The Not-to-be Internship

Was talking with a friend this morning. Her son is a college junior, just came home for the summer.

Earlier this year he applied for an internship at a large network. The gig would have been in human resources, his preferred field. He flew to New York for the interview (from his college down south), felt it went well. A couple of weeks later he was offered the position—dream achieved. It was paid, intensive; certainly—with a well-done summer—a job offer could have awaited.

“He was thrilled,” my friend said. “Just thrilled.”

Shortly after being offered the job, my friend’s son wrote his soon-to-be supervisor a quick “Thank You” note. He wrote it on his iPhone. He failed to capitalize the word, “Thursday.”

The next day, the soon-to-be-supervisor called. She was no longer his soon-to-be supervisor. “We don’t think you’re right for this,” she told him, citing the sloppiness. They spoke, and the company ultimately picked someone else.

Because of this …

Surprisingly, I have mixed thoughts.

On the one hand—what a remarkably dick move. This is a college kid, and you’re helping to crush a dream. He was your top candidate—until he failed to capitalized “Thursday” in a message? Really? As my friend noted, it’s entirely possible someone else came along, or a supervisor called in a favor, and this was a convenient excuse.

And yet …

I also get it. I warn my students about this shit all the time. All. The. Time. The comfort and ease and laziness that accompanies texting should not—and cannot—make its way into your professional work. I’ve had myriad papers submitted without the I capitalized; with ‘u’ instead of ‘you.’ It’s maddening, and screams to me, “I don’t really care enough to think this over.”

If nothing else, the lesson should be not to send professional e-mails via your phone.

But, that being said, it was a jerk move.


13 thoughts on “The Not-to-be Internship”

  1. Agreed, that is a total dick move by the company and/or supervisor. But, like you, I can’t stand when people bring text lingo into the real world. Society has gotten too lazy to spell out the word “you” whenever possible. Really? Mind-blowing to me.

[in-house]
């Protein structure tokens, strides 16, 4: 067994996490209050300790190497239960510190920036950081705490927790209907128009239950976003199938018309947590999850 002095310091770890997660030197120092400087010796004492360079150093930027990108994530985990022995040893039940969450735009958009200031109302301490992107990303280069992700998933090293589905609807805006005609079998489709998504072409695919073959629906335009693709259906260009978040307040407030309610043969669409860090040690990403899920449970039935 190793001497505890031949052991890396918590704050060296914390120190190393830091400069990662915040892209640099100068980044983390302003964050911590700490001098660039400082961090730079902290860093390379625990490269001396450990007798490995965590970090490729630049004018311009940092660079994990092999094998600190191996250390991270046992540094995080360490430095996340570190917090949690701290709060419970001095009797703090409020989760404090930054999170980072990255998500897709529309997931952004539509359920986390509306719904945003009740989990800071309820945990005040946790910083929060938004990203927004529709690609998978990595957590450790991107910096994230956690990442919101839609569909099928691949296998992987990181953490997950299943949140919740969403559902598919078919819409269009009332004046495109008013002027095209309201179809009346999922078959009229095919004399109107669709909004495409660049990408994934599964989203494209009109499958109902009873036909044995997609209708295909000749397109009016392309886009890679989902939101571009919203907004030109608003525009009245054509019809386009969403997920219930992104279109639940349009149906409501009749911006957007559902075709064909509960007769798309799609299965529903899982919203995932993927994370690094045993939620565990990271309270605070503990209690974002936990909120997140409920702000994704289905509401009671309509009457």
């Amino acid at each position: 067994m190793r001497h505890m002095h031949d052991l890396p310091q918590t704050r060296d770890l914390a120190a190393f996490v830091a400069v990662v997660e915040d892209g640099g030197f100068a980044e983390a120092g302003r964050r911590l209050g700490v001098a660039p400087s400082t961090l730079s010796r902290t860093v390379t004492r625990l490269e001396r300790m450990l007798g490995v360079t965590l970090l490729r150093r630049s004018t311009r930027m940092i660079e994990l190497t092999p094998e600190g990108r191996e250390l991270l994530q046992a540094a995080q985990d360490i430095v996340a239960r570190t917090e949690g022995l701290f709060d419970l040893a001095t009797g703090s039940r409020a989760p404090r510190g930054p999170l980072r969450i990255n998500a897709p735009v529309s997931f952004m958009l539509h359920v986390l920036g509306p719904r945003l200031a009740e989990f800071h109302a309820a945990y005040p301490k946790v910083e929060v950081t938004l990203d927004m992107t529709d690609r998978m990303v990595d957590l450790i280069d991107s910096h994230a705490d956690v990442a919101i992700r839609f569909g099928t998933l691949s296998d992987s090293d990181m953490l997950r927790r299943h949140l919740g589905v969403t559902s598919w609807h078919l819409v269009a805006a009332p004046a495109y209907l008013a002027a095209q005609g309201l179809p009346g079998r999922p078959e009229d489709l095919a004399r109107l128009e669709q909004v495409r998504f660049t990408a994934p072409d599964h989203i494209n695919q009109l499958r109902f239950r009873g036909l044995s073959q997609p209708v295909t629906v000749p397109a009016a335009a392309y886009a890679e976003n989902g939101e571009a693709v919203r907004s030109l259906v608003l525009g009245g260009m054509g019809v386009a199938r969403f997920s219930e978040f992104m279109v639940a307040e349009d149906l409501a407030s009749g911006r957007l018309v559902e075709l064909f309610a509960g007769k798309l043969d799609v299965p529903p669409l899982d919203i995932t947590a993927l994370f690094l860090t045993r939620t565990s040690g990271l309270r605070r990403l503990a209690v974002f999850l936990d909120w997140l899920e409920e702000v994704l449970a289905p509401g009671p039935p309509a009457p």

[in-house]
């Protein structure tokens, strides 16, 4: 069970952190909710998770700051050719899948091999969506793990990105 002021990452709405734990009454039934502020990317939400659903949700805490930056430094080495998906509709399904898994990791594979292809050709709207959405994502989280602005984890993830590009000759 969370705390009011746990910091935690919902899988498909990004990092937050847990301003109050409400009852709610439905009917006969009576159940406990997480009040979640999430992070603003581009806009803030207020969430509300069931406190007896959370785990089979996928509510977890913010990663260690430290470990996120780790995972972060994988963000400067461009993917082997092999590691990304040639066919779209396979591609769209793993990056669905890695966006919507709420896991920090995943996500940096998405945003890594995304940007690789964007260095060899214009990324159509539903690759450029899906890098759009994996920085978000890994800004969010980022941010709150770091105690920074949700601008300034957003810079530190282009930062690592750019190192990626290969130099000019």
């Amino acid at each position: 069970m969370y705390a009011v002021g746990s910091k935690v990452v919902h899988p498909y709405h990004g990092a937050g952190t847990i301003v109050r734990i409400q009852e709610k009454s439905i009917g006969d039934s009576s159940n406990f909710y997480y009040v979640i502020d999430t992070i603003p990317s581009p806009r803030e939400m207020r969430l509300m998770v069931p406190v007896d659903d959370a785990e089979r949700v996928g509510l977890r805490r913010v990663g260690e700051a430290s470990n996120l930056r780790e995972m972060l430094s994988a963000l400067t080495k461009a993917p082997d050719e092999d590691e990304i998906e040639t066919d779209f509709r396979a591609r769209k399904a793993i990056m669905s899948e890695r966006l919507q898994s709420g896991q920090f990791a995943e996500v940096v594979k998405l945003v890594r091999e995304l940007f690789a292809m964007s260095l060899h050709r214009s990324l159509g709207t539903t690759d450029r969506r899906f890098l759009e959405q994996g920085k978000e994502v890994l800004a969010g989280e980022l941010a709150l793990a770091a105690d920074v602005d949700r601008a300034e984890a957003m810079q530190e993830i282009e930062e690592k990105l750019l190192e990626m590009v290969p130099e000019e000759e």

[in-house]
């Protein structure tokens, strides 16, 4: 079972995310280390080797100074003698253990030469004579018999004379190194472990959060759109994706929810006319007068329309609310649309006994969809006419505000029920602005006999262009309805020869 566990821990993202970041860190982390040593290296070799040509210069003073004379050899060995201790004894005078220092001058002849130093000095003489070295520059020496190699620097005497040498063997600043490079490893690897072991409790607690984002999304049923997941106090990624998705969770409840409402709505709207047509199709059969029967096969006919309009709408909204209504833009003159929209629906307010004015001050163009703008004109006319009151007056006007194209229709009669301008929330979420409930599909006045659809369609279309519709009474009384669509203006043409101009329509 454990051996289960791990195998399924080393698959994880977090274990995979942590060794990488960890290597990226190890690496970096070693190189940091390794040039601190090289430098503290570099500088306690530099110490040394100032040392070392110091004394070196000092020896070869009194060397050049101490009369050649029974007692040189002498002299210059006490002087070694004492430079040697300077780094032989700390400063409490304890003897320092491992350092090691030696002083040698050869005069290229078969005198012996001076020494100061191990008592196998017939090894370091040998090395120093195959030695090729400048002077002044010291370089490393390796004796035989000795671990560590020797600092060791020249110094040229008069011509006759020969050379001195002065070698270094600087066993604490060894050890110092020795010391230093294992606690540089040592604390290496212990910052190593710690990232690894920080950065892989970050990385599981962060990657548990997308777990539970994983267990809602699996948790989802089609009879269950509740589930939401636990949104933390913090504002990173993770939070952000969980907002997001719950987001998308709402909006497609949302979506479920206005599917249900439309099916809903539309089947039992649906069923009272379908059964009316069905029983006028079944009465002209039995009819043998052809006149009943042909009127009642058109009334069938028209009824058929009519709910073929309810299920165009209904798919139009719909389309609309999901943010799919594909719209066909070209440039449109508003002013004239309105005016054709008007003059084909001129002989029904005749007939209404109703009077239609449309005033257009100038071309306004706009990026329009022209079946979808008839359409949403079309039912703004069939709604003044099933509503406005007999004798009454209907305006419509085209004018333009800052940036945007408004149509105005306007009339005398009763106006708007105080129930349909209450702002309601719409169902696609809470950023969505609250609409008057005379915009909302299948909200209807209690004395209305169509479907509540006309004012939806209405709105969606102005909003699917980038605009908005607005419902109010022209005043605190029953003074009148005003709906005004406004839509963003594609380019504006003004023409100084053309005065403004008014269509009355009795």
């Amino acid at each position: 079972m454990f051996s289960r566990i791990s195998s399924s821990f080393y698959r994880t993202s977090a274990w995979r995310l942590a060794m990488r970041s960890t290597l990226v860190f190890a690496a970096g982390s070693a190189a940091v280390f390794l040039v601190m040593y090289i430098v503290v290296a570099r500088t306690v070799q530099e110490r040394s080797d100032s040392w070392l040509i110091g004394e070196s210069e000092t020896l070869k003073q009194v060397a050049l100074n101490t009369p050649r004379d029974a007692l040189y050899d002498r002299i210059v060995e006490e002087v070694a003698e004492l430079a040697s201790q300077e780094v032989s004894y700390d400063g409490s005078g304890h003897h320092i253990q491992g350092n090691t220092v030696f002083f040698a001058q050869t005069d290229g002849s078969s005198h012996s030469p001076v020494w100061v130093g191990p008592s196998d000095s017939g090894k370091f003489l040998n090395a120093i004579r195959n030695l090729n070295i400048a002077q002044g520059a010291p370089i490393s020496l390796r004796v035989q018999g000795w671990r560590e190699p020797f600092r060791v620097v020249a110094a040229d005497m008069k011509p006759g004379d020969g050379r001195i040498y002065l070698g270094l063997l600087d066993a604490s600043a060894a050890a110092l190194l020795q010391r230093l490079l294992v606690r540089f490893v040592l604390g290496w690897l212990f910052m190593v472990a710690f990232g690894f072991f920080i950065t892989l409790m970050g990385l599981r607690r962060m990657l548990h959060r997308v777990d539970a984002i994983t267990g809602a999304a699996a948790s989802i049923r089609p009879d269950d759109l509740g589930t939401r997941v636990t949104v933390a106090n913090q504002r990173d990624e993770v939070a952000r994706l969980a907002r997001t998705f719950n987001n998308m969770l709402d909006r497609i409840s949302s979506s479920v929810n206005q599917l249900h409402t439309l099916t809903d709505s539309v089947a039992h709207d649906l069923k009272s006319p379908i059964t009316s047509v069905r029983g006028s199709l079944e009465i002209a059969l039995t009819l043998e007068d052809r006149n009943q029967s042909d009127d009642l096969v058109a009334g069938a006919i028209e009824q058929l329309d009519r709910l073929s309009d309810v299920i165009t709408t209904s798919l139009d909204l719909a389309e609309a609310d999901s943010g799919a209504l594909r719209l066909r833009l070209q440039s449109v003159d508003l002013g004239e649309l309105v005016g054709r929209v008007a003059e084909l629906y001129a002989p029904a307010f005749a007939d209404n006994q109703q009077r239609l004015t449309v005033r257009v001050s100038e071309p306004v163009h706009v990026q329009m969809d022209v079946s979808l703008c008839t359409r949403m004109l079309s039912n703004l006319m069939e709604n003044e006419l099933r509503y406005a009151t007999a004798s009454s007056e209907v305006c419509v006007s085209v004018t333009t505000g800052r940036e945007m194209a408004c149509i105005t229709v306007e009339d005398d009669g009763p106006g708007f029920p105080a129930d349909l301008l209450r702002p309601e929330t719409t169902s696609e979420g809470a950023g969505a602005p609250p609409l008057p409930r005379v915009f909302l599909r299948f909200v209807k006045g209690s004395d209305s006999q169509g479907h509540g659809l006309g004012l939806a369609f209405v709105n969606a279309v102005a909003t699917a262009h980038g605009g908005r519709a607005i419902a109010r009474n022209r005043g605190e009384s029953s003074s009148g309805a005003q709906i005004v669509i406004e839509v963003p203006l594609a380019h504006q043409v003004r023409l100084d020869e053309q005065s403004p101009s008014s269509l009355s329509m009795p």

2. Seems harsh to do to a young kid. I gave a kid a job because his resume was so bad, I had to bring it in to help him with it. Sounds like something else going on. As far as lessons, it wasn’t an email, it was a text! Rule of thumb for new grads starting out: Don’t text work bosses/colleagues/etc unless you are texted first. It is a sloppy medium and let the higher ups set whether it was acceptable. And even then, think about what you are writing and whether it should be a text, email, phone call or snail mail. I would say that in this case a handwritten mailed note would have been the best move. I work in a industry a lot of people want to get into. I tell kids who are cold sending resumes to mail them in. If it’s faxed or emailed it ends up in a file. If it is mailed in with my department name on it, it comes directly to me. And I read it!

  3. Jeff,

    On the 5th line of your blog you wrote, “felt in went well.” Did you mean, “felt it went well.”? Just checking, because I don’t want you to be accused of sloppiness and unprofessionalism.

  4. Wooden U. Lykteneau

    The gig would have been in [H]uman [R]esources, his preferred field. He flew to New York for the interview (from his college down south), felt i[t] went well.

    “We don’t think you’re right for this,” she [t]old him, citing the sloppiness.

    Now is that irony or coincidence?